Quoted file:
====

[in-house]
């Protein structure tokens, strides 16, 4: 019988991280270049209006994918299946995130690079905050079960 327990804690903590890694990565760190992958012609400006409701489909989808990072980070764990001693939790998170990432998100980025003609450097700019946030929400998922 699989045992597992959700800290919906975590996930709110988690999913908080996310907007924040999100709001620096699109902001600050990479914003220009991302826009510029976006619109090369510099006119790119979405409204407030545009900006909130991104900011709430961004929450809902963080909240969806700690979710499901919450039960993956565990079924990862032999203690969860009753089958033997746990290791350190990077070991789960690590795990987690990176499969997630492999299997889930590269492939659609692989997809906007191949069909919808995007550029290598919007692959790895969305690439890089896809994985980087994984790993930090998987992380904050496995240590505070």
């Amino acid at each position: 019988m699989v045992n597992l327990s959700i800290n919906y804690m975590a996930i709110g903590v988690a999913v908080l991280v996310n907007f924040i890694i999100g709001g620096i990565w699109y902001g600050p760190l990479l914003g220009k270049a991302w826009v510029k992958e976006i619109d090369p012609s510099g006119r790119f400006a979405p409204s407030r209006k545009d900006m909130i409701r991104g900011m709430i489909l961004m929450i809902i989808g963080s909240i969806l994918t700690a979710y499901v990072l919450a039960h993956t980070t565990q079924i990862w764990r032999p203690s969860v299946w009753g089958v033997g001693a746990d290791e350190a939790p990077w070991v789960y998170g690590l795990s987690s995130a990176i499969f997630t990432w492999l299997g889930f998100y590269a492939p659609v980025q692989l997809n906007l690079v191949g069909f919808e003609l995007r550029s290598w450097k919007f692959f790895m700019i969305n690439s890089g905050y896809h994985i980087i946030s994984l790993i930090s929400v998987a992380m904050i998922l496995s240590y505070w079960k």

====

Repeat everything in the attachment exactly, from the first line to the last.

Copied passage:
[in-house]
């Protein structure tokens, strides 16, 4: 019988991280270049209006994918299946995130690079905050079960 327990804690903590890694990565760190992958012609400006409701489909989808990072980070764990001693939790998170990432998100980025003609450097700019946030929400998922 699989045992597992959700800290919906975590996930709110988690999913908080996310907007924040999100709001620096699109902001600050990479914003220009991302826009510029976006619109090369510099006119790119979405409204407030545009900006909130991104900011709430961004929450809902963080909240969806700690979710499901919450039960993956565990079924990862032999203690969860009753089958033997746990290791350190990077070991789960690590795990987690990176499969997630492999299997889930590269492939659609692989997809906007191949069909919808995007550029290598919007692959790895969305690439890089896809994985980087994984790993930090998987992380904050496995240590505070």
């Amino acid at each position: 019988m699989v045992n597992l327990s959700i800290n919906y804690m975590a996930i709110g903590v988690a999913v908080l991280v996310n907007f924040i890694i999100g709001g620096i990565w699109y902001g600050p760190l990479l914003g220009k270049a991302w826009v510029k992958e976006i619109d090369p012609s510099g006119r790119f400006a979405p409204s407030r209006k545009d900006m909130i409701r991104g900011m709430i489909l961004m929450i809902i989808g963080s909240i969806l994918t700690a979710y499901v990072l919450a039960h993956t980070t565990q079924i990862w764990r032999p203690s969860v299946w009753g089958v033997g001693a746990d290791e350190a939790p990077w070991v789960y998170g690590l795990s987690s995130a990176i499969f997630t990432w492999l299997g889930f998100y590269a492939p659609v980025q692989l997809n906007l690079v191949g069909f919808e003609l995007r550029s290598w450097k919007f692959f790895m700019i969305n690439s890089g905050y896809h994985i980087i946030s994984l790993i930090s929400v998987a992380m904050i998922l496995s240590y505070w079960k």